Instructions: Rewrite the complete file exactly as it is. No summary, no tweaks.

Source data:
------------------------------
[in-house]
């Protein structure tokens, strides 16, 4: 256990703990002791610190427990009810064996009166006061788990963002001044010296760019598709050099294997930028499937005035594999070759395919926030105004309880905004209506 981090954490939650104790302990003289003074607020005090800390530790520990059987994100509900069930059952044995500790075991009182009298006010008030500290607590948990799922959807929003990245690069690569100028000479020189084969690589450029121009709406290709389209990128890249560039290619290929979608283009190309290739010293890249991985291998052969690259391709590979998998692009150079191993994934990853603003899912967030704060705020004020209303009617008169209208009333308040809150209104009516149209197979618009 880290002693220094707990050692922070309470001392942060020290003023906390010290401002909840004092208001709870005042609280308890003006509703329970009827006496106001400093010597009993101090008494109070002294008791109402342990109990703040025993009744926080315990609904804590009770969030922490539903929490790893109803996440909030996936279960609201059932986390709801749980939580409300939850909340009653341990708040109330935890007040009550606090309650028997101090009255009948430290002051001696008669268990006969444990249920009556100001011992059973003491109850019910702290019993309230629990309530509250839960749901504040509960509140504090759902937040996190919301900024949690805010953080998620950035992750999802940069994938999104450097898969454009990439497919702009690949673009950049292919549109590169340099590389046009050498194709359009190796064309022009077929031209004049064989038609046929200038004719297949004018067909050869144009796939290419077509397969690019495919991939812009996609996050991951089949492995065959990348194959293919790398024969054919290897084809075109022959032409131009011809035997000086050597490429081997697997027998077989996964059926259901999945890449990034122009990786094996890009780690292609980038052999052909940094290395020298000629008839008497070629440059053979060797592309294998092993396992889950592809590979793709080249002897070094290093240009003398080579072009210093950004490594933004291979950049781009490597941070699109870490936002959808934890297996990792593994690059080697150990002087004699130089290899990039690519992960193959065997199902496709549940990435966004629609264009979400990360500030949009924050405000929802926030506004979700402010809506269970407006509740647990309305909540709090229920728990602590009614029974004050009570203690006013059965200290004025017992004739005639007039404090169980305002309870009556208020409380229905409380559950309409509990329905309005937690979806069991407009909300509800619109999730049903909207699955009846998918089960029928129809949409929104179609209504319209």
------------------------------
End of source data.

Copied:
[in-house]
């Protein structure tokens, strides 16, 4: 256990703990002791610190427990009810064996009166006061788990963002001044010296760019598709050099294997930028499937005035594999070759395919926030105004309880905004209506 981090954490939650104790302990003289003074607020005090800390530790520990059987994100509900069930059952044995500790075991009182009298006010008030500290607590948990799922959807929003990245690069690569100028000479020189084969690589450029121009709406290709389209990128890249560039290619290929979608283009190309290739010293890249991985291998052969690259391709590979998998692009150079191993994934990853603003899912967030704060705020004020209303009617008169209208009333308040809150209104009516149209197979618009 880290002693220094707990050692922070309470001392942060020290003023906390010290401002909840004092208001709870005042609280308890003006509703329970009827006496106001400093010597009993101090008494109070002294008791109402342990109990703040025993009744926080315990609904804590009770969030922490539903929490790893109803996440909030996936279960609201059932986390709801749980939580409300939850909340009653341990708040109330935890007040009550606090309650028997101090009255009948430290002051001696008669268990006969444990249920009556100001011992059973003491109850019910702290019993309230629990309530509250839960749901504040509960509140504090759902937040996190919301900024949690805010953080998620950035992750999802940069994938999104450097898969454009990439497919702009690949673009950049292919549109590169340099590389046009050498194709359009190796064309022009077929031209004049064989038609046929200038004719297949004018067909050869144009796939290419077509397969690019495919991939812009996609996050991951089949492995065959990348194959293919790398024969054919290897084809075109022959032409131009011809035997000086050597490429081997697997027998077989996964059926259901999945890449990034122009990786094996890009780690292609980038052999052909940094290395020298000629008839008497070629440059053979060797592309294998092993396992889950592809590979793709080249002897070094290093240009003398080579072009210093950004490594933004291979950049781009490597941070699109870490936002959808934890297996990792593994690059080697150990002087004699130089290899990039690519992960193959065997199902496709549940990435966004629609264009979400990360500030949009924050405000929802926030506004979700402010809506269970407006509740647990309305909540709090229920728990602590009614029974004050009570203690006013059965200290004025017992004739005639007039404090169980305002309870009556208020409380229905409380559950309409509990329905309005937690979806069991407009909300509800619109999730049903909207699955009846998918089960029928129809949409929104179609209504319209």